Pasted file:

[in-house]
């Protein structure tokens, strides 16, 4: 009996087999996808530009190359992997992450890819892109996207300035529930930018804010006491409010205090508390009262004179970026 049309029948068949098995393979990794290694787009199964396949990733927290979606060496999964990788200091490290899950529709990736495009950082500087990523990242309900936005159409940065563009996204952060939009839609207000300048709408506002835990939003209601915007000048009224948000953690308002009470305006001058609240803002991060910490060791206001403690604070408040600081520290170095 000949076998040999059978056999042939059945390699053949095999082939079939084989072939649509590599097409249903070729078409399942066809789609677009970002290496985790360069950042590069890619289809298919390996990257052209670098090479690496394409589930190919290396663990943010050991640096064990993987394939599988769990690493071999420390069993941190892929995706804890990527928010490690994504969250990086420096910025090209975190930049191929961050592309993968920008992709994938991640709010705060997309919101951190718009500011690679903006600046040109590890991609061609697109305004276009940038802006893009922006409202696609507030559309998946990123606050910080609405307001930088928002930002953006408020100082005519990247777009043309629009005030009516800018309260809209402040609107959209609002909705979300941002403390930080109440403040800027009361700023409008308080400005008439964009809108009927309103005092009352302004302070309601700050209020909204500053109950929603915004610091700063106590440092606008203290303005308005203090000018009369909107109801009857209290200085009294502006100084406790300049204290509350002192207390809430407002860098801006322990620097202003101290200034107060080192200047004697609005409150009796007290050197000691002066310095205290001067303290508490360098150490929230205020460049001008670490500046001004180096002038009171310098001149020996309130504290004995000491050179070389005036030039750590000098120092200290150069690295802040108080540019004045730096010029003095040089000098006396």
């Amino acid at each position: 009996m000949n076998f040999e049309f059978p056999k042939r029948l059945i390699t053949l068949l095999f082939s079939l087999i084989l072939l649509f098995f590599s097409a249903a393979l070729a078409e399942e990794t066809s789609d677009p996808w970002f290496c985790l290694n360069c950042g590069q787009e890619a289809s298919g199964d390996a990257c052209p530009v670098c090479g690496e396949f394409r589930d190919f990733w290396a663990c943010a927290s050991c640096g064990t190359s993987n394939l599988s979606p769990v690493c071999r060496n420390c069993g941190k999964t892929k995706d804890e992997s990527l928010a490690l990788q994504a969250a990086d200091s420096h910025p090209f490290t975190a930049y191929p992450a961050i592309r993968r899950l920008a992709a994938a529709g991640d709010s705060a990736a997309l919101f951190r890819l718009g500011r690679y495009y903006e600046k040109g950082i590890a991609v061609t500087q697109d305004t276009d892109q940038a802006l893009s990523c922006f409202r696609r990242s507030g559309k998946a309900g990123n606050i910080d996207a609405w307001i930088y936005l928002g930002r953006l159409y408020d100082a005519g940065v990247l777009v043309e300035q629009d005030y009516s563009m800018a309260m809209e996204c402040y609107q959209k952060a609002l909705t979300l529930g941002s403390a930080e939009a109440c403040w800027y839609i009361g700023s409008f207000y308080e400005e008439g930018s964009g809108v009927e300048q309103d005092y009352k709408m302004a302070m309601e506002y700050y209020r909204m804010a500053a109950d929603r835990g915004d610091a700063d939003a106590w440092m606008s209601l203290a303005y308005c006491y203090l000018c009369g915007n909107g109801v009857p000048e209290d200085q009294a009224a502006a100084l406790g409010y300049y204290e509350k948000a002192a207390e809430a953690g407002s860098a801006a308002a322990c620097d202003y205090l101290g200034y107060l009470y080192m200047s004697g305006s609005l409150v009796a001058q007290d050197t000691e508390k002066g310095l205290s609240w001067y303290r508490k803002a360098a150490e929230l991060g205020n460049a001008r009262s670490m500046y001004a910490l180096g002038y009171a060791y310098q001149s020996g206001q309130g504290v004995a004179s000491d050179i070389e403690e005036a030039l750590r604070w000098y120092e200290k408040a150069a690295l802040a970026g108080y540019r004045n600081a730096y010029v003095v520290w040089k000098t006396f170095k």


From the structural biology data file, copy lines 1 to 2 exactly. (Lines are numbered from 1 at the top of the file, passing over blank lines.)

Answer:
[in-house]
């Protein structure tokens, strides 16, 4: 009996087999996808530009190359992997992450890819892109996207300035529930930018804010006491409010205090508390009262004179970026 049309029948068949098995393979990794290694787009199964396949990733927290979606060496999964990788200091490290899950529709990736495009950082500087990523990242309900936005159409940065563009996204952060939009839609207000300048709408506002835990939003209601915007000048009224948000953690308002009470305006001058609240803002991060910490060791206001403690604070408040600081520290170095 000949076998040999059978056999042939059945390699053949095999082939079939084989072939649509590599097409249903070729078409399942066809789609677009970002290496985790360069950042590069890619289809298919390996990257052209670098090479690496394409589930190919290396663990943010050991640096064990993987394939599988769990690493071999420390069993941190892929995706804890990527928010490690994504969250990086420096910025090209975190930049191929961050592309993968920008992709994938991640709010705060997309919101951190718009500011690679903006600046040109590890991609061609697109305004276009940038802006893009922006409202696609507030559309998946990123606050910080609405307001930088928002930002953006408020100082005519990247777009043309629009005030009516800018309260809209402040609107959209609002909705979300941002403390930080109440403040800027009361700023409008308080400005008439964009809108009927309103005092009352302004302070309601700050209020909204500053109950929603915004610091700063106590440092606008203290303005308005203090000018009369909107109801009857209290200085009294502006100084406790300049204290509350002192207390809430407002860098801006322990620097202003101290200034107060080192200047004697609005409150009796007290050197000691002066310095205290001067303290508490360098150490929230205020460049001008670490500046001004180096002038009171310098001149020996309130504290004995000491050179070389005036030039750590000098120092200290150069690295802040108080540019004045730096010029003095040089000098006396």